‘Female Criminal Lunatics: A Sketch’

Many of my previous posts have concentrated on Broadmoor’s men, primarily because they were the focus of my PhD research. Here, I’m going to focus on Broadmoor’s female patients. I’ve been sitting on female case files, as well as publications written by Broadmoor’s staff about these patients for years, and this will be the first of many posts dedicated to the asylum’s female population. Of course, owing to years of research I do have loads more posts lined up on Broadmoor’s male patients too. Following my hiatus from blogging, my plan is that this post will be the first of many over the coming months.

In 1902 Broadmoor’s Deputy Superintendent, John Baker, presented a fascinating paper to other medical men on the asylum’s female criminal lunatics.[i] Here, I’m going to sum up some of his key findings.

There were two types of patient at Victorian Broadmoor: Queen’s pleasure patients (individuals found insane when tried) and insane convicts (those convicted of a crime and transferred to Broadmoor from prison after allegedly developing insanity whilst incarcerated). By the turn of the twentieth century, most of Broadmoor’s female patients were insane convicts who had been convicted of crimes including larceny, arson, robbery and housebreaking. 55% were under 30 years of age, 45% were middle-aged and 5% were old women. The most common type of insanity Baker observed amongst these women was delusional mania. As a result of this, they were violent, used obscene language, degraded in their behavior and noisy. Their delusions were of suspicion and persecution, and many demonstrated aural and visual hallucinations. Baker noted:

Very frequently these insane manifestations have a sexual bearing, and it is noteworthy that the ranks of this class of lunatic are mainly recruited from women of loose character and irregular life.

In a previous post I noted the friendships that formed between the asylum’s female patients, but Baker observed something different:

In their quieter moments they seek one another and herd together like epileptics; but jealousy soon springs up, they denounce one another, conspire against the other, friendship is hardly born before it dies, and is transformed into enmity.

Baker observed that most female convicts were lazy, and usually unwilling to work.

In addition to these insane convicts there were Queen’s pleasure patients, most of whom had committed infanticide. Baker noted that the huge number of mothers who had killed their children present in the asylum was down to one fact: ‘the lawyers are more ready to accept a plea of insanity, pity inspires both judge and jury, and the opinion of the expert is not often required in evidence’. The insanity Baker attributed to these women tended to correspond with their maternal function: insanity of pregnancy, puerperal insanity, and the insanity of lactation. Based on the Broadmoor cases, he found that infanticides occurred in the following: In the insanity of pregnancy: 5%; in puerperal insanity: 35%; in the insanity of lactation: 60%. Baker suggested the insanity of lactation was higher than the others because ‘lactation is an exhausting process’ and women ‘frequently’ ‘break down’. In addition, he observed that many poorer women ‘seem to be pregnant or nursing mothers all the time, who toil and moil all their married life’: ‘Is it to be wondered at that many develop melancholia, and frequently become actively suicidal?’ Based on the cases of 115 females considered to be insane due to lactation, Baker found that it was older women who suffered more from this particular type of insanity, and in comparison to younger sufferers they were unlikely to recover. He suggested a number of reasons for this, including:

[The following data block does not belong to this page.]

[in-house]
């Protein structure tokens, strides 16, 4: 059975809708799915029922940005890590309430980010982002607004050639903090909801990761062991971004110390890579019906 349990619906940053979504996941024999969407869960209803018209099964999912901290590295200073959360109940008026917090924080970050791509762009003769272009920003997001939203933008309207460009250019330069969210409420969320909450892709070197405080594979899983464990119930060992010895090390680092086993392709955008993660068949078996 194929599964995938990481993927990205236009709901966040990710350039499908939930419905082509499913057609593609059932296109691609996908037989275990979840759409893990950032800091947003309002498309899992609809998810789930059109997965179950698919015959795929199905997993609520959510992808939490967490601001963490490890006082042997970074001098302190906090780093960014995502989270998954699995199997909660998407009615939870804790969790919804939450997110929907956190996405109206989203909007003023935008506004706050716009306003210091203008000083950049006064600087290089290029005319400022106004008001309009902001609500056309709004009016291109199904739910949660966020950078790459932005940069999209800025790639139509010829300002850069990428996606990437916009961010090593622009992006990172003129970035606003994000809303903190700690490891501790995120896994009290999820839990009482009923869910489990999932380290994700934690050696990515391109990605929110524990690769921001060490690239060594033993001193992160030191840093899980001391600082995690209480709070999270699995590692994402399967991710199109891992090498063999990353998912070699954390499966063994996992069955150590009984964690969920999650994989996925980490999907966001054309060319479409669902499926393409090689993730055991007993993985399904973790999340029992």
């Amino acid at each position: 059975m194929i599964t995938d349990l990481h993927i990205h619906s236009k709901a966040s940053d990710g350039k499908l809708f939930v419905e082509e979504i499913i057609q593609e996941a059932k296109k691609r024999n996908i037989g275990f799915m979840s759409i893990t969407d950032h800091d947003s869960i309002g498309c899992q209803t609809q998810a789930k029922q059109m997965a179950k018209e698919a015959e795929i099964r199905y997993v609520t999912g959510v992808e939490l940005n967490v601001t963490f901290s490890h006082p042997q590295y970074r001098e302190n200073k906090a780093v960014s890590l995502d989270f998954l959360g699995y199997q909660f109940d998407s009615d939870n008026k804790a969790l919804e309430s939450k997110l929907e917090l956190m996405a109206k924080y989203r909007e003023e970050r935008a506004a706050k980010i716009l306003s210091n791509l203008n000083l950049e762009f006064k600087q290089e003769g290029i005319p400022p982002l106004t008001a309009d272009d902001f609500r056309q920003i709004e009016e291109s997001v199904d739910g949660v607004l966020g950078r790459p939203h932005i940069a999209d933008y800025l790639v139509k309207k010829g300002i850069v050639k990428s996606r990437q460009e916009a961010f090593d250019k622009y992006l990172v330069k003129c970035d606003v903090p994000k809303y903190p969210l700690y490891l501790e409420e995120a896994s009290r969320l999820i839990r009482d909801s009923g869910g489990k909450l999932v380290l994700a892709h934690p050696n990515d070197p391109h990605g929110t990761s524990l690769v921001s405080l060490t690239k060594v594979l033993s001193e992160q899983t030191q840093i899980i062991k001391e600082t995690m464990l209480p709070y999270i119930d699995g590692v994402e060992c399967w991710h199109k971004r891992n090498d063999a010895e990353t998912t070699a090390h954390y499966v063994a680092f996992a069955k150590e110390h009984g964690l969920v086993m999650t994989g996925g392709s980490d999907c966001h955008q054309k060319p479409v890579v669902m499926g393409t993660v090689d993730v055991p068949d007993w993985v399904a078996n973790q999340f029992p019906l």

1. The age of the patient. As a rule the older the patient on admission the less chance of recovery.

  2. The number of children. Were a woman has been exhausted and debilitated by frequent pregnancies, the prognosis is generally unfavourable.

In the majority of infanticidal cases, the type of insanity was ‘melancholic, – simple, delusional, resistive, or stuporose’.

Whilst Baker derided criminal anthropology, at the end of his paper he referred to, but didn’t elaborate on,

the curious and interesting pathological fact that the brain-weights of homicidal female lunatics were below the normal standard of sane women, and the brain-weights of lunatic criminals – the thieves and the fire-raisers- were still more deficient in this respect

He provided the following table.

 

Baker. Brain weight.

Future blog posts will elaborate on some of the causes of insanity mentioned here, and the fascinating cases of some individual female patients will be discussed.

 

[i] John Baker, ‘Female Criminal Lunatics: A Sketch’, Journal of Mental Science, 48, 1902, 13-28

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2 thoughts on “‘Female Criminal Lunatics: A Sketch’

  1. A relative by the name of Ellen Harper was sent to Broadmoor following the murder of her new born daughter. She was just 17 yrs old. Is it possible to trace individual records for her ? If so how do I go about it ?

    • It’d depend when she was at Broadmoor (there are strict rules re. accessing records), but the Berkshire Record Office holds some patient case files. It’s probably the best place to start.

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